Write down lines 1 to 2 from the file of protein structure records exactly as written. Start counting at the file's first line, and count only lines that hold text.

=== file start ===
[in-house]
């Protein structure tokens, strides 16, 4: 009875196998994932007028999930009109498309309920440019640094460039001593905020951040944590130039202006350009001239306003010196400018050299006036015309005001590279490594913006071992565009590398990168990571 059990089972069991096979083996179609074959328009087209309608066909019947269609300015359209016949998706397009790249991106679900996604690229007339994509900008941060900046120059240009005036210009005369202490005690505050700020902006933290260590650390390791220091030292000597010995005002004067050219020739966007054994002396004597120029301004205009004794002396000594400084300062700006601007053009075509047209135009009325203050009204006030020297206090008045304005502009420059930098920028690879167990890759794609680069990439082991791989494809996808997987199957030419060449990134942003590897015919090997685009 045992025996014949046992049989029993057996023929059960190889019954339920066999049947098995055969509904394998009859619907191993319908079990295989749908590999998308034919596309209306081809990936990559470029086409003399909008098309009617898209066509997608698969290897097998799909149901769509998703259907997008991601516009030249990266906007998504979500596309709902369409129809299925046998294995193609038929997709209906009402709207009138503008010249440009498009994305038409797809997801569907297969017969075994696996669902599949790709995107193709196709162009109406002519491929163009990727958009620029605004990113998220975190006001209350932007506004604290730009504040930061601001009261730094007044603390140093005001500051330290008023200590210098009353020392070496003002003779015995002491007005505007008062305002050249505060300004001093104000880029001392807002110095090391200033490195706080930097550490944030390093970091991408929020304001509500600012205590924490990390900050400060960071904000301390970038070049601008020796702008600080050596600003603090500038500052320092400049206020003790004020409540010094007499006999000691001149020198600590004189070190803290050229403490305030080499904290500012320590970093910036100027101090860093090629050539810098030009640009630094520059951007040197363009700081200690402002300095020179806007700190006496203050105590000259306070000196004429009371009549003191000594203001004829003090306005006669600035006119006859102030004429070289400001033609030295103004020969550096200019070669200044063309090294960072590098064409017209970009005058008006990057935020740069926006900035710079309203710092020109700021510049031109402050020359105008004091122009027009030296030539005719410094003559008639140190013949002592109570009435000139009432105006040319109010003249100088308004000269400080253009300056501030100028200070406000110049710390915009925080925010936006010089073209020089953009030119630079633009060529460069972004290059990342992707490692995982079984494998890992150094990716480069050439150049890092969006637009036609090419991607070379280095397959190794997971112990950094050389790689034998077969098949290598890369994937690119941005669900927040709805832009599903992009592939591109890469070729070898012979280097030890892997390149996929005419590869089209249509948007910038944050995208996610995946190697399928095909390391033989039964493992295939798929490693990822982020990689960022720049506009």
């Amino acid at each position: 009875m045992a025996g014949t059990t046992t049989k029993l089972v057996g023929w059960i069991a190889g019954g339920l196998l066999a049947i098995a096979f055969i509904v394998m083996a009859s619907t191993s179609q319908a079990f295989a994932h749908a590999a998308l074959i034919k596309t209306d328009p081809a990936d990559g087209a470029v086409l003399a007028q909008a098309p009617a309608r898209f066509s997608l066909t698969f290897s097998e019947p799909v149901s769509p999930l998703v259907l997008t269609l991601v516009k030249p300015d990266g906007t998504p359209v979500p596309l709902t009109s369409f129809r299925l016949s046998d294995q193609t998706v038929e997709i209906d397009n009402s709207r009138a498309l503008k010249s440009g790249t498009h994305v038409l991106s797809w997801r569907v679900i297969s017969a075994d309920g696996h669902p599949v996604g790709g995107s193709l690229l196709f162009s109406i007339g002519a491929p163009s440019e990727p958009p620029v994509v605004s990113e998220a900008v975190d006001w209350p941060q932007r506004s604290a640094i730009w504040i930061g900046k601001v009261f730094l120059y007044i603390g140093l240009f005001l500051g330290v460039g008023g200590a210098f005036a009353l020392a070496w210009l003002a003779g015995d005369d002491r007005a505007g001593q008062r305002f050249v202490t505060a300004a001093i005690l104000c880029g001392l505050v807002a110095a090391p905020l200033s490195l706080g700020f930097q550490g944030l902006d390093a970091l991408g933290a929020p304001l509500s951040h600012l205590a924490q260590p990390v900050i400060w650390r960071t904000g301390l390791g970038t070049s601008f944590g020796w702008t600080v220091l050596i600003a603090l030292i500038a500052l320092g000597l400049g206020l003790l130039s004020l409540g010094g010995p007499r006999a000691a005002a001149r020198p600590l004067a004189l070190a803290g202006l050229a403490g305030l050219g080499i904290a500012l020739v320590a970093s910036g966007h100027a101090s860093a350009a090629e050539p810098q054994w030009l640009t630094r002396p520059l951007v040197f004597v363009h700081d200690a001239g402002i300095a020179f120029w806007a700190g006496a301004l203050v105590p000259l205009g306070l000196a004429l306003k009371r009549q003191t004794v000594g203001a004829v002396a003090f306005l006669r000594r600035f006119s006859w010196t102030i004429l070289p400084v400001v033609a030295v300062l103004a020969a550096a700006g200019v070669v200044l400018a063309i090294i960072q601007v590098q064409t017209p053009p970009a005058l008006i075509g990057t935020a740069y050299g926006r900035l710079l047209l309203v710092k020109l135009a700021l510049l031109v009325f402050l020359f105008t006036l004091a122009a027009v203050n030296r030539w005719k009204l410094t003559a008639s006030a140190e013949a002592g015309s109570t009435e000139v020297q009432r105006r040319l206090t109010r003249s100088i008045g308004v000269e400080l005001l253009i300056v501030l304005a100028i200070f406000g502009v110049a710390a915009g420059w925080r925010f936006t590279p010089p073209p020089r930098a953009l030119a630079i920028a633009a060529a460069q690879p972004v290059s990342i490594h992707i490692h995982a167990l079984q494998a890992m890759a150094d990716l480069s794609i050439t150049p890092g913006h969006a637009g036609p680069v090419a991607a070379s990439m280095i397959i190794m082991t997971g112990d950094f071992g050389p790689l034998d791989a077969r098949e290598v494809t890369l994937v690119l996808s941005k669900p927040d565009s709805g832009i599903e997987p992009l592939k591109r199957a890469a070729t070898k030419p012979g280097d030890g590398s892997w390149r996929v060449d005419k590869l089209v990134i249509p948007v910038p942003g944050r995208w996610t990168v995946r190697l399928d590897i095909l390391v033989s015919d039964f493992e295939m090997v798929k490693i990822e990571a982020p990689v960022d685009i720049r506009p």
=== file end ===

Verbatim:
[in-house]
């Protein structure tokens, strides 16, 4: 009875196998994932007028999930009109498309309920440019640094460039001593905020951040944590130039202006350009001239306003010196400018050299006036015309005001590279490594913006071992565009590398990168990571 059990089972069991096979083996179609074959328009087209309608066909019947269609300015359209016949998706397009790249991106679900996604690229007339994509900008941060900046120059240009005036210009005369202490005690505050700020902006933290260590650390390791220091030292000597010995005002004067050219020739966007054994002396004597120029301004205009004794002396000594400084300062700006601007053009075509047209135009009325203050009204006030020297206090008045304005502009420059930098920028690879167990890759794609680069990439082991791989494809996808997987199957030419060449990134942003590897015919090997685009 045992025996014949046992049989029993057996023929059960190889019954339920066999049947098995055969509904394998009859619907191993319908079990295989749908590999998308034919596309209306081809990936990559470029086409003399909008098309009617898209066509997608698969290897097998799909149901769509998703259907997008991601516009030249990266906007998504979500596309709902369409129809299925046998294995193609038929997709209906009402709207009138503008010249440009498009994305038409797809997801569907297969017969075994696996669902599949790709995107193709196709162009109406002519491929163009990727958009620029605004990113998220975190006001209350932007506004604290730009504040930061601001009261730094007044603390140093005001500051330290008023200590210098009353020392070496003002003779015995002491007005505007008062305002050249505060300004001093104000880029001392807002110095090391200033490195706080930097550490944030390093970091991408929020304001509500600012205590924490990390900050400060960071904000301390970038070049601008020796702008600080050596600003603090500038500052320092400049206020003790004020409540010094007499006999000691001149020198600590004189070190803290050229403490305030080499904290500012320590970093910036100027101090860093090629050539810098030009640009630094520059951007040197363009700081200690402002300095020179806007700190006496203050105590000259306070000196004429009371009549003191000594203001004829003090306005006669600035006119006859102030004429070289400001033609030295103004020969550096200019070669200044063309090294960072590098064409017209970009005058008006990057935020740069926006900035710079309203710092020109700021510049031109402050020359105008004091122009027009030296030539005719410094003559008639140190013949002592109570009435000139009432105006040319109010003249100088308004000269400080253009300056501030100028200070406000110049710390915009925080925010936006010089073209020089953009030119630079633009060529460069972004290059990342992707490692995982079984494998890992150094990716480069050439150049890092969006637009036609090419991607070379280095397959190794997971112990950094050389790689034998077969098949290598890369994937690119941005669900927040709805832009599903992009592939591109890469070729070898012979280097030890892997390149996929005419590869089209249509948007910038944050995208996610995946190697399928095909390391033989039964493992295939798929490693990822982020990689960022720049506009």